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HTML Text and Photoshop Text

Hey Folks:

I thought it best to do title text in photoshop and bring into my
webpage for a better quality look.  But, using Composer, the HTML looks
pretty darn OK.

Thoughts?

0
gaycat56 (2)
11/22/2005 2:54:38 AM
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Composer? what is that..

I would much prefer using Adobe Photoshp for text titles.  Their
effects are nice & customizable & with CS2, you can do more with that.

0
kitakits
11/22/2005 4:01:25 PM
"Raoul" <gaycat56@gmail.com> wrote in message 
news:1132628078.236760.142570@g44g2000cwa.googlegroups.com...
> Hey Folks:
>
> I thought it best to do title text in photoshop and bring into my
> webpage for a better quality look.  But, using Composer, the HTML looks
> pretty darn OK.
>
> Thoughts?


Html text (using header tags like h1, h2, etc.) is much better for the 
search engines, plus it's resizable and therefore more accessible. Not to 
mention more easily updateable.

Flo 


0
Flo
11/22/2005 4:08:40 PM
Especially when it comes to search engines they rely on the meta tags
if not the actual text words to properly rank them into their engines.
Making the words into pictures won't help the search engine at all when
it comes crawling into your website nor that it will help you when it
comes to page ranking.

0
kitakits
11/22/2005 4:40:57 PM
On 11/22/05 10:08 AM, Flo Nelson commented:

> 
> "Raoul" <gaycat56@gmail.com> wrote in message
> news:1132628078.236760.142570@g44g2000cwa.googlegroups.com...
>> Hey Folks:
>> 
>> I thought it best to do title text in photoshop and bring into my
>> webpage for a better quality look.  But, using Composer, the HTML looks
>> pretty darn OK.
>> 
>> Thoughts?
> 
> 
> Html text (using header tags like h1, h2, etc.) is much better for the
> search engines, plus it's resizable and therefore more accessible. Not to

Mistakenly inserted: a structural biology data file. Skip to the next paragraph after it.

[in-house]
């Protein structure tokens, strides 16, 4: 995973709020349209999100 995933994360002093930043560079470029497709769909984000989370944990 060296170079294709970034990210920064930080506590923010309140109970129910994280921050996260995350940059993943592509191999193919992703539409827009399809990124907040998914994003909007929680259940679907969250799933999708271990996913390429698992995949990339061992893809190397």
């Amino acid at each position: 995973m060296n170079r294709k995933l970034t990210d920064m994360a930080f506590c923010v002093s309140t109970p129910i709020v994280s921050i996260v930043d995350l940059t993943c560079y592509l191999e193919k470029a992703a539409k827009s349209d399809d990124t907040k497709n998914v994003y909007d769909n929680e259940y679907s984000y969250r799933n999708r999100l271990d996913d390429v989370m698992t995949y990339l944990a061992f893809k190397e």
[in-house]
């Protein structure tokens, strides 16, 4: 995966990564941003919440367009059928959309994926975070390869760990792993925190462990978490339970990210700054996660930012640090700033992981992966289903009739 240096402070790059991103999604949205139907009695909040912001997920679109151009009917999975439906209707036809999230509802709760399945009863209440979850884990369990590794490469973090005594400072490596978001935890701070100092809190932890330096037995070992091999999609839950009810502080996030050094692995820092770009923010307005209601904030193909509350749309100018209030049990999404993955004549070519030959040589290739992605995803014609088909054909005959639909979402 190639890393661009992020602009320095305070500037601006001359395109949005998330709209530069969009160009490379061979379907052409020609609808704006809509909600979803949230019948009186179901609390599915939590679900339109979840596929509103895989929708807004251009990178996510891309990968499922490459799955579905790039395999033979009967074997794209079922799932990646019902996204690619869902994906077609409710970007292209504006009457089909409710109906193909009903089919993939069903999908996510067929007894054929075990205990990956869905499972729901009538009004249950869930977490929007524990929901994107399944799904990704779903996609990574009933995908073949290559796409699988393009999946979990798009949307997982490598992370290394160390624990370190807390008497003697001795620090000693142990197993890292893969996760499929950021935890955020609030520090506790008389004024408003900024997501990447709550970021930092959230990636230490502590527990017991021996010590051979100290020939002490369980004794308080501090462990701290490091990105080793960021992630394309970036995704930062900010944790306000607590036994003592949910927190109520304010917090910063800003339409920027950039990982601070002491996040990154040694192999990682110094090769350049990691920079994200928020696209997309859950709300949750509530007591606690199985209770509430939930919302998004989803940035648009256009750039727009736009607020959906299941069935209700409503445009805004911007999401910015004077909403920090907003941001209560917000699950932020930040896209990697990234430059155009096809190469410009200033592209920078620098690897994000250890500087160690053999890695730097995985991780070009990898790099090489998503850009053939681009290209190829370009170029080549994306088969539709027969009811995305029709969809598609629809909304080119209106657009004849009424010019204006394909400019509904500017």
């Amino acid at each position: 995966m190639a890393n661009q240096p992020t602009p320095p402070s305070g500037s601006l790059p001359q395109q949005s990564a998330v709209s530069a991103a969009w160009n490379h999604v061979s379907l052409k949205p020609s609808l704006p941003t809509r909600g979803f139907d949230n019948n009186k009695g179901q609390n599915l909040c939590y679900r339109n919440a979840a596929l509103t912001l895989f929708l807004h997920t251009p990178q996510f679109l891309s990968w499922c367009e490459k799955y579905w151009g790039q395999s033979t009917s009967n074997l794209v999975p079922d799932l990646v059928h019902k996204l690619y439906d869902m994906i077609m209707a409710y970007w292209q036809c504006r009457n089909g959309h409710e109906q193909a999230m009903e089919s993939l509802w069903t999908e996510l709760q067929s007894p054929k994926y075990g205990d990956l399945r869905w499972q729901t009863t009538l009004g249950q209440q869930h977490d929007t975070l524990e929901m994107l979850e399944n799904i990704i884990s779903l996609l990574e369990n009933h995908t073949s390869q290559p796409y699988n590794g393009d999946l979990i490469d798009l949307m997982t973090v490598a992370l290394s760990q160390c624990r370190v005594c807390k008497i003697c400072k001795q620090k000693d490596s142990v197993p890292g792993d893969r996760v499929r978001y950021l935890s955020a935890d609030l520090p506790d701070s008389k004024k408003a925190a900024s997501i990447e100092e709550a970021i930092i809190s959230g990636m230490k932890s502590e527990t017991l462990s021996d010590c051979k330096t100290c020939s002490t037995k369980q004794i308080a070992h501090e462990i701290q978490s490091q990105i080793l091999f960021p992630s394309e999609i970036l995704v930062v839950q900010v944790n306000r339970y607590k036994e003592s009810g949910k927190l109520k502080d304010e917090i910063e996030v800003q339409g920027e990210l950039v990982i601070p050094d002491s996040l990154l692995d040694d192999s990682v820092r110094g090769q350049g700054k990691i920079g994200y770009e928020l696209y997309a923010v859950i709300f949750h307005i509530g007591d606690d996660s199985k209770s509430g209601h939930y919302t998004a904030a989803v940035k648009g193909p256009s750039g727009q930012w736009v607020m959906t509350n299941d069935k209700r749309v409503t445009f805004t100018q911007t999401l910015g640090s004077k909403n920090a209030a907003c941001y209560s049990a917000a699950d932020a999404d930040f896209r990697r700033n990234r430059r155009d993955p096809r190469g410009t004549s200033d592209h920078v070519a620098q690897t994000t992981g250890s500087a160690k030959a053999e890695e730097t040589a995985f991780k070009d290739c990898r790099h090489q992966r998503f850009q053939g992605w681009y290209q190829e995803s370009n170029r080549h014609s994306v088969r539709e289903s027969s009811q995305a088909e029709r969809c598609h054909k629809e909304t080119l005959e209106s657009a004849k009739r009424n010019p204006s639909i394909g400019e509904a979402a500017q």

> mention more easily updateable.

I understand that fewer engines are using meta tags and comments, but what
of image attributes like alt, title, longdesc (not applicable in this case)?

Also, while I understand that repetitive words/phrases help in rankings, you
may choose to balance that with design; this depends on the site, its
purpose and so on. 

Still, if he's just after a plain text title with no special effects or
illustrative aspects, there's no reason at all to make the text an image.
Just name a cross-platform selection of common fonts in your styles.


inez

0
iehsmith
11/22/2005 5:47:08 PM
In article <1132677657.350974.290890@g43g2000cwa.googlegroups.com>,
 "kitakits.com" <kitakits@gmail.com> wrote:

> Especially when it comes to search engines they rely on the meta tags
> if not the actual text words to properly rank them into their engines.

That was true once. It is not true any more.

Right now, not one of the major search engines even looks at meta tags; 
the meta tags are completely ignored.

Meta tags were a great idea, but they are no longer useful thanks to the 
flagrant abuse of unethical Webmasters. Many Webmasters began taking 
lists of the most popular search terms, like "britney spears" and 
"recipie" and "Coca-Cola," and putting them into their Meta tags even 
when the sites had nothing to do with any of those things in order to 
boost search engine results. The practice became so common that meta 
tags became worthless.

Google and Yahoo stopped looking at meta tags years ago. The other major 
search engines all followed suit very quickly thereafter. As of 2002, 
only Inktomi still looked at meta tags; now, nobody does any more. 
Today, meta tags bloat the size of your HTML files but add nothing.

-- 
Art, photography, shareware, polyamory, literature, kink:
all at http://www.xeromag.com/franklin.html
0
tacit
11/22/2005 9:04:13 PM
"I did mention Meta Tags and if NOT the actual words..." I find google